The Syrian embassy in Washington denies that Soueid worked for the Syrian government [Reuters]
A Syrian-born US citizen has been arrested and charged in Virginia with spying on anti-Syrian government protesters in the US and passing details on to Syria.
US prosecutors said on Wednesday that Mohamad Anas Haitham Soueid was accused of acting as an agent of the Syrian intelligence service and collecting video and audio recordings of protesters against the rule of President Bashar al-Assad.
Soueid, 47, was also accused of recruiting others to collect information about protesters and sending materials to the Syrian embassy in Washington and to Damascus.
In June, he flew to Syria where he met Assad in a group and also spoke with him privately, the 15-page indictment said.
The charges did not reveal how Soueid's alleged activities became known to US authorities.
The Syrian embassy in Washington issued a lengthy denial, saying that Soueid did not work for the Syrian government, never met Assad, was never paid by Syria and had not provided any information about protesters in the US.
He was arrested on Tuesday on charges of acting as an unregistered foreign agent operating in the US, conspiracy, making false statements to FBI agents and lying on forms he filled out while buying a .40 calibre pistol.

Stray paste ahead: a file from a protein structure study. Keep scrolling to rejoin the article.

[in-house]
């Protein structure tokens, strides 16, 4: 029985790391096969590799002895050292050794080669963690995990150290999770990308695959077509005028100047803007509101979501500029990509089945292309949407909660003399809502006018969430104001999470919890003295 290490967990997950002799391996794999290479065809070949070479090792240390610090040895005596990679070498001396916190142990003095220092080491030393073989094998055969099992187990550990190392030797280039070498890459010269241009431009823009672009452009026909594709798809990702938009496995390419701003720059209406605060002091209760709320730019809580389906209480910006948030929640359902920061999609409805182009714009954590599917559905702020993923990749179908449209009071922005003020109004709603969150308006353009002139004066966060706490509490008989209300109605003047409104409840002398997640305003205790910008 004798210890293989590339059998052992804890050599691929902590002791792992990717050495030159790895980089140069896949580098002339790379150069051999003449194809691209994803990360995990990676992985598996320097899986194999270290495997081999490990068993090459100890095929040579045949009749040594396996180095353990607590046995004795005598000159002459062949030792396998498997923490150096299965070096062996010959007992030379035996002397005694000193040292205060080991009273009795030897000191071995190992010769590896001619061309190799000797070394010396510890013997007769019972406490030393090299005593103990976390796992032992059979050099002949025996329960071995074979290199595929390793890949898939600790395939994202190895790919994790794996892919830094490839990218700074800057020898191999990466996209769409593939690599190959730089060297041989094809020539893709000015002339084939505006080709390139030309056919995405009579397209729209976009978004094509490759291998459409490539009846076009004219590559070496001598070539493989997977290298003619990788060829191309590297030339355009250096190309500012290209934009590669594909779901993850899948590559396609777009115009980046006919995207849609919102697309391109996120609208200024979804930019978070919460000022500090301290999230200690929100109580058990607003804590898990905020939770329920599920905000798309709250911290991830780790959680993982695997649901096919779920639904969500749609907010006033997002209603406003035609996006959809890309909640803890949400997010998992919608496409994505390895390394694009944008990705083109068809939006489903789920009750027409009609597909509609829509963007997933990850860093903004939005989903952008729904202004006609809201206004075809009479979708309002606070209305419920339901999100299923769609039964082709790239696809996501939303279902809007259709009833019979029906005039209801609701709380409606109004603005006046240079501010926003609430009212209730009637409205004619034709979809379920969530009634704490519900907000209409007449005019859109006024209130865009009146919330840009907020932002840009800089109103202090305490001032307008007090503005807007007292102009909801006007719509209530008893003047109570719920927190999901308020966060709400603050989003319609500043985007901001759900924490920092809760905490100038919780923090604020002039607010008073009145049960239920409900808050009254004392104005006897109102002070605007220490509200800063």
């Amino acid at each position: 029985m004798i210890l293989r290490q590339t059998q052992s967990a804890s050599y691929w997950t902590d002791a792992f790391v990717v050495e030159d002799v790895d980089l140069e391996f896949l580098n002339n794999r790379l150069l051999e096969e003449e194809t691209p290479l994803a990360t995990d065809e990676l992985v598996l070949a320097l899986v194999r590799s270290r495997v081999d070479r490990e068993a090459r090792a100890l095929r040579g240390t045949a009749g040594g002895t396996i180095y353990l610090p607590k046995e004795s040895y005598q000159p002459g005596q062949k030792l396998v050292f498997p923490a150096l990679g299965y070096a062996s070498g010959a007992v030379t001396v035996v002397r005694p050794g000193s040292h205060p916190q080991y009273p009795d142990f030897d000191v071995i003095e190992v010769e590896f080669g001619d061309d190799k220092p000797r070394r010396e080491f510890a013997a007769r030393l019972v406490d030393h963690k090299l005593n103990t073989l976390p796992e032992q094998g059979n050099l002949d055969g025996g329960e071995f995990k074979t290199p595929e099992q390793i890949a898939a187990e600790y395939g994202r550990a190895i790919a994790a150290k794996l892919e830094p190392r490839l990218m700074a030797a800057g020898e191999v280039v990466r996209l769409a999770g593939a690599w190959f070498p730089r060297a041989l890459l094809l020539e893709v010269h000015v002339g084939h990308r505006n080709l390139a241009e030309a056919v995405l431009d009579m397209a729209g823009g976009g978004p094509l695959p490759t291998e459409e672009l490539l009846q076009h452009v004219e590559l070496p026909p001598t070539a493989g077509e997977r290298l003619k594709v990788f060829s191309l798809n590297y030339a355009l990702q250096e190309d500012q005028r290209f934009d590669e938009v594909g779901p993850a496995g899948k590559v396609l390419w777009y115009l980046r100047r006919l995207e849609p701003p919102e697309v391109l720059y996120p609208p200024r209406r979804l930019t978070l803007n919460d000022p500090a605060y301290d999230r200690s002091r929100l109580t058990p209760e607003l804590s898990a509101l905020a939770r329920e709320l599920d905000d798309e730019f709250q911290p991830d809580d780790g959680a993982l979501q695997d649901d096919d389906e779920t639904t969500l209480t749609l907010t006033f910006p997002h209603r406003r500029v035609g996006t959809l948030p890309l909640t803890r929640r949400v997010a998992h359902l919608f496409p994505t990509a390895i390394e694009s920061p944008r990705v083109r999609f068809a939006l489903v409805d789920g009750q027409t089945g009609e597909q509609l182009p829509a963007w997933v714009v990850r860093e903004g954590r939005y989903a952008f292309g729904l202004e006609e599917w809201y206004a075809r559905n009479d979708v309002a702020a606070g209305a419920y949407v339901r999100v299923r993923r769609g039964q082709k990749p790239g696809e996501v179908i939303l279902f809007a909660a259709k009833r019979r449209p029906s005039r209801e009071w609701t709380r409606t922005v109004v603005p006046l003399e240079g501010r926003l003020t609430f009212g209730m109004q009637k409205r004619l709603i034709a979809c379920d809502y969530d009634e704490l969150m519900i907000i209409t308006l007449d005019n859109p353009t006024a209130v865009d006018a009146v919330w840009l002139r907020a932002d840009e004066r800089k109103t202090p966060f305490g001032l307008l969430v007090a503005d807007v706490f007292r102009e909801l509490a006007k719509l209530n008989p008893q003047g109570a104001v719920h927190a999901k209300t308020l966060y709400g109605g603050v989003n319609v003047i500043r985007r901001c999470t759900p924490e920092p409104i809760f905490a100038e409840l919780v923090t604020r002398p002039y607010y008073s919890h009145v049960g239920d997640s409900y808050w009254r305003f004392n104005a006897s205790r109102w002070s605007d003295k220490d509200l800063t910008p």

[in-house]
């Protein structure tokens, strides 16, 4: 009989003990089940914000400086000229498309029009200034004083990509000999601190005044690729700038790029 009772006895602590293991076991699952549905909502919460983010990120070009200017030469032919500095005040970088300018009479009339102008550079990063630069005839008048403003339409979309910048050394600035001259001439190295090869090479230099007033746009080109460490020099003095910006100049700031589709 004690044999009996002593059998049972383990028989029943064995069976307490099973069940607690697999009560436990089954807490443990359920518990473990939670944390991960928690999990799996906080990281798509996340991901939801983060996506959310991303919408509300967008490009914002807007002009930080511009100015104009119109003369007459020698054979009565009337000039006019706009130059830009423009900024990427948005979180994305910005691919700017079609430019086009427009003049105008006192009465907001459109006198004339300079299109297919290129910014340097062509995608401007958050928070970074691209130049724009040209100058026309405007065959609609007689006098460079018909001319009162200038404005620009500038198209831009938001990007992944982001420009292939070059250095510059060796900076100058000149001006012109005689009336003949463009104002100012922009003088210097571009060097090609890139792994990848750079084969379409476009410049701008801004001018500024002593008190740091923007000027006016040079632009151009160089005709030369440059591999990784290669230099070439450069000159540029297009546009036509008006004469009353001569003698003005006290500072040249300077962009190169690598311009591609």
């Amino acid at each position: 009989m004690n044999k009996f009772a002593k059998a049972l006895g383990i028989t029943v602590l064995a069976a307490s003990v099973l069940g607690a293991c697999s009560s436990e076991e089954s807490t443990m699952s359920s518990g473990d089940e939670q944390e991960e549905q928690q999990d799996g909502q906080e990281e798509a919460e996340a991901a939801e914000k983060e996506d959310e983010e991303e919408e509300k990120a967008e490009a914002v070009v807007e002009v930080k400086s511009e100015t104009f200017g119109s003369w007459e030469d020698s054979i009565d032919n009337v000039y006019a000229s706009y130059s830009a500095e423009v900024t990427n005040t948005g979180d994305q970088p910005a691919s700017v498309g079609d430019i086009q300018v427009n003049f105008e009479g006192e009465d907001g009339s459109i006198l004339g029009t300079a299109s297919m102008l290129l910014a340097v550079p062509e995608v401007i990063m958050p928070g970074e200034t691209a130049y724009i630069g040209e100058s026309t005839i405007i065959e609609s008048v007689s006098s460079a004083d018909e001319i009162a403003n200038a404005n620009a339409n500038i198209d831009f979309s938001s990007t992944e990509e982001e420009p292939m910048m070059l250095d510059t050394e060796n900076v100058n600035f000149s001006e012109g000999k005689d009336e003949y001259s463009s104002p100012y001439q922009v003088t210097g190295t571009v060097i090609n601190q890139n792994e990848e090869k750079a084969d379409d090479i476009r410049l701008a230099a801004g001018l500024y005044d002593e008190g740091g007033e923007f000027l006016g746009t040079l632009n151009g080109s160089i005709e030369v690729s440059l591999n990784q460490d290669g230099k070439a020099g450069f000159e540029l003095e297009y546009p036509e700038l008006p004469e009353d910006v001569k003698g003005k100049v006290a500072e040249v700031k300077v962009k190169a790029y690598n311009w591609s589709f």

"The ability to assemble and protest is a cherished right in the United States," Neil MacBride, the US attorney, said in a statement.
Soueid, who lives in Leesburg, Virginia, outside Washington DC, appeared briefly in the federal court where a judge ordered him held pending a detention hearing slated for Friday.
He had not yet retained a lawyer, according to prosecutors.
The state department had previously complained about harassment of Syrians in the US, Victoria Nuland, a spokeswoman for the department, said.
"You see here the first fruits of the FBI's investigation," she said.
Earlier this month, Amnesty International, the London-based rights watchdog, released a report detailing the Syrian intelligence's activities in North America, Europe and Latin America.
The group documented more than 30 cases of expatriates being targeted by Syrian security forces, who employ surveillance and open threats in an effort to maintain control over anti-government activists living overseas.